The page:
CURRENT RESEARCH ON THE EFFECTS OF SOLVENTS AND GELLED AND AQUEOUS CLEANING SYSTEMS ON OIL PAINT FILMS
JIA-SUN TSANG, & DAVID ERHARDT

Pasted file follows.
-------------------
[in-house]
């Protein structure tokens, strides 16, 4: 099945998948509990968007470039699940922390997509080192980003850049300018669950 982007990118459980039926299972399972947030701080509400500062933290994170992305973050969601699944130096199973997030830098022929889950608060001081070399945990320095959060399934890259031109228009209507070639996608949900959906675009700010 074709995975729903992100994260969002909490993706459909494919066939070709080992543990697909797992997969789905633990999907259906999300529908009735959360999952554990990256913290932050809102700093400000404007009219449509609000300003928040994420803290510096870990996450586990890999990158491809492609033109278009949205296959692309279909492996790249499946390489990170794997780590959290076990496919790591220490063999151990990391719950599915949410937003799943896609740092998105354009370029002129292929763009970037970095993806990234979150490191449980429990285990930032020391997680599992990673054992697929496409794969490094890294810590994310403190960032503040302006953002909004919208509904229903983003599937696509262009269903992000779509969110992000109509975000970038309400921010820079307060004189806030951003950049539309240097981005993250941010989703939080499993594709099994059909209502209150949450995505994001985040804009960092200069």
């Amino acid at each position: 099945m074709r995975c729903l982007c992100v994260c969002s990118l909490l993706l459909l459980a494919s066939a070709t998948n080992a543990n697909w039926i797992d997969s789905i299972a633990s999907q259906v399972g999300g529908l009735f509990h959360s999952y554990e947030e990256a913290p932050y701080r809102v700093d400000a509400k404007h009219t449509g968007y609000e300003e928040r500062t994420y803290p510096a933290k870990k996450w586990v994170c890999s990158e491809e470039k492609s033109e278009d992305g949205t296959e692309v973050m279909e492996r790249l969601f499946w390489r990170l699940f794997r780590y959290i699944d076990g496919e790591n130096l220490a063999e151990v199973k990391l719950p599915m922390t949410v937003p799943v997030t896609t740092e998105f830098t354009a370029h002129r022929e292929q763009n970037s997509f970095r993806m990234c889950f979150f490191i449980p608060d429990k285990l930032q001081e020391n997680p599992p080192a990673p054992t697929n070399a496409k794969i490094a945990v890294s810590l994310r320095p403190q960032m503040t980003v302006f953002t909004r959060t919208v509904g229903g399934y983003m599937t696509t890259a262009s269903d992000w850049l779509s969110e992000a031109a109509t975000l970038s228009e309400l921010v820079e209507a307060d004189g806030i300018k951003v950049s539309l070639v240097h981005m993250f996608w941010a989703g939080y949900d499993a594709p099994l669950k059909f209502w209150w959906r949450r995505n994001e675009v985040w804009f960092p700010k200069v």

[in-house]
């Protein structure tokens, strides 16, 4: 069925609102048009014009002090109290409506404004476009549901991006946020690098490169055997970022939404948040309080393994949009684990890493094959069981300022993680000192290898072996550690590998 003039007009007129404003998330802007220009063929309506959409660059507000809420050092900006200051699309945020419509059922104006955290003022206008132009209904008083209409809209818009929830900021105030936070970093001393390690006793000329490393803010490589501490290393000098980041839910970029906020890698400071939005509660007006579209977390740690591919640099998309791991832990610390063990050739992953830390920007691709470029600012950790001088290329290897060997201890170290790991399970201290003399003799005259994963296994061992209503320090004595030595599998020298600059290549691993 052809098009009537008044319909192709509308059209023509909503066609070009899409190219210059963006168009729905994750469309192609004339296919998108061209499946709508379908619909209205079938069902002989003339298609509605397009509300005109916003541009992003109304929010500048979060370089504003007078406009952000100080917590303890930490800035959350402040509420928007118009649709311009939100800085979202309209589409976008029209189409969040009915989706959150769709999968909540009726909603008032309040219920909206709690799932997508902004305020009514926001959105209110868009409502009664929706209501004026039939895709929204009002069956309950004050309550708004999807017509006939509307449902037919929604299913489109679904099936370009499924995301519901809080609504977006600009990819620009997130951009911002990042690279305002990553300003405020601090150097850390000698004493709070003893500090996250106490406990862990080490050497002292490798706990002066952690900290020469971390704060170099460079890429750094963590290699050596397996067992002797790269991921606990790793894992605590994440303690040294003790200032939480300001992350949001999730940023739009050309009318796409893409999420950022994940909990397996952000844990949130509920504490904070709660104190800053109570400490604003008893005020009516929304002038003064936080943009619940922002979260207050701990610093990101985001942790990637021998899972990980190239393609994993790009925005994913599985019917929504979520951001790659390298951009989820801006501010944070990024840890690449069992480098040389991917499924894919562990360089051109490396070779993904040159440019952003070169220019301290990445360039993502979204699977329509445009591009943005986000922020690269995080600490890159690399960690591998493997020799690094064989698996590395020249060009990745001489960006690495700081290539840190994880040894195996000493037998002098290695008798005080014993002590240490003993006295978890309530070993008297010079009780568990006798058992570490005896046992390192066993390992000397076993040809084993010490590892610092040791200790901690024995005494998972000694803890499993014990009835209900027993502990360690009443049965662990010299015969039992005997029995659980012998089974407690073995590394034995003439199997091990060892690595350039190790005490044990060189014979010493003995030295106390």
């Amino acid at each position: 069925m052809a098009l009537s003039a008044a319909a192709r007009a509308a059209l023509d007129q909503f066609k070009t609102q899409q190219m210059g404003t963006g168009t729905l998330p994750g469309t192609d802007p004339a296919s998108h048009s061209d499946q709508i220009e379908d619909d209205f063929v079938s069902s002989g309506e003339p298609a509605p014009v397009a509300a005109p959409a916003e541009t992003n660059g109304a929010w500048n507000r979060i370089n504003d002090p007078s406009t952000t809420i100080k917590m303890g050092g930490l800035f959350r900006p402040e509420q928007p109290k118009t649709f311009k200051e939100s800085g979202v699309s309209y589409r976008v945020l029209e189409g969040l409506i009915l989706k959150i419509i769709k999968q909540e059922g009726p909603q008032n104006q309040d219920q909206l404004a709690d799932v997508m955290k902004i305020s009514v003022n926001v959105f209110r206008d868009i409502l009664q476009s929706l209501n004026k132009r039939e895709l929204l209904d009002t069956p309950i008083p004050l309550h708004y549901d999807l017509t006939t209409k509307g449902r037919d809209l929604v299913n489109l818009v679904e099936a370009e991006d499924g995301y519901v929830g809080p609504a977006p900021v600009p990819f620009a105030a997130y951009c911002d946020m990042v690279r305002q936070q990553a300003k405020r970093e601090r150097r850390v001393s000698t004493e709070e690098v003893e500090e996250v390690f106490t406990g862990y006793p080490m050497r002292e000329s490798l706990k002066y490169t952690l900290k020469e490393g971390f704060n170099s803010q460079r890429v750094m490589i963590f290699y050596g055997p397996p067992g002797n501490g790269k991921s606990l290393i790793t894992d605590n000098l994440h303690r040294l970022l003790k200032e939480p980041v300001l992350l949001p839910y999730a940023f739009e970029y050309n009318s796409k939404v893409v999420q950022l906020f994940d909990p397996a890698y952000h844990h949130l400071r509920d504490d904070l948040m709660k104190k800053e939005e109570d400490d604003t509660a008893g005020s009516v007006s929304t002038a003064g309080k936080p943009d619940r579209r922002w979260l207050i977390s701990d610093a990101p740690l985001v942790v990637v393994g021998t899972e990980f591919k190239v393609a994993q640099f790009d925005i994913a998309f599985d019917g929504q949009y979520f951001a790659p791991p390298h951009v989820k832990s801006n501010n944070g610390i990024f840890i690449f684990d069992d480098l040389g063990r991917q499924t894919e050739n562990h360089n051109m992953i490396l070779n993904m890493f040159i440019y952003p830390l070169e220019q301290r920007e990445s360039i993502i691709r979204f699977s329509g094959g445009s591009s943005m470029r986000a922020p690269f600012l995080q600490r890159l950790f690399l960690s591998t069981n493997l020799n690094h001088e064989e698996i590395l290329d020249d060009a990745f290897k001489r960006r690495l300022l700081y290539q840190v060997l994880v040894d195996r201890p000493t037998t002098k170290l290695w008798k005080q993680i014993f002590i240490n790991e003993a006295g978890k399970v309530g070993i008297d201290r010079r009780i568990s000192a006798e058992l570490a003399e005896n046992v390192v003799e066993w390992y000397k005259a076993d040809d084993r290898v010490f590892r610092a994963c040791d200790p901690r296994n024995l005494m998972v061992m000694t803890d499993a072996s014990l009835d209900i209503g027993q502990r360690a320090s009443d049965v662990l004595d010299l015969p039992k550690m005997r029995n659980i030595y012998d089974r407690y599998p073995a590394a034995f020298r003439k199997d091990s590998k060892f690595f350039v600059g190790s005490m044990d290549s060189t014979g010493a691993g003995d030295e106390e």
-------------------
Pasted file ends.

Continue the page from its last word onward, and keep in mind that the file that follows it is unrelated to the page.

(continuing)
It has long been known that solvents may remove portions of the oil media from dried paint films. This phenomenon was studied beginning around 1950 by both Graham and Stolow (Graham 1953; Feller et al. 1985). At the time, the choice of cleaning agents for paintings primarily consisted of either pure or mixed solvents. Conservators had to choose a solvent system that removed layers of dirt, varnish, and overpaint while affecting the original paint layer as little as possible. This decision often involved a choice between solvents with short cleaning times and fast penetration versus longer cleaning times and slow penetration. In the last few years, the range of choices has been expanded to include gelled solvents and aqueous cleaning systems (Wolbers et al. 1990). Gelled systems are used on the assumption that penetration into the original paint layer will be retarded while only minimally reducing the strength of the reagents, thus providing the conservator with more control of the cleaning process. Soaps are prepared from compounds that are chemically similar to the materials they are supposed to remove; this process is intended to produce a soap that removes these materials preferentially.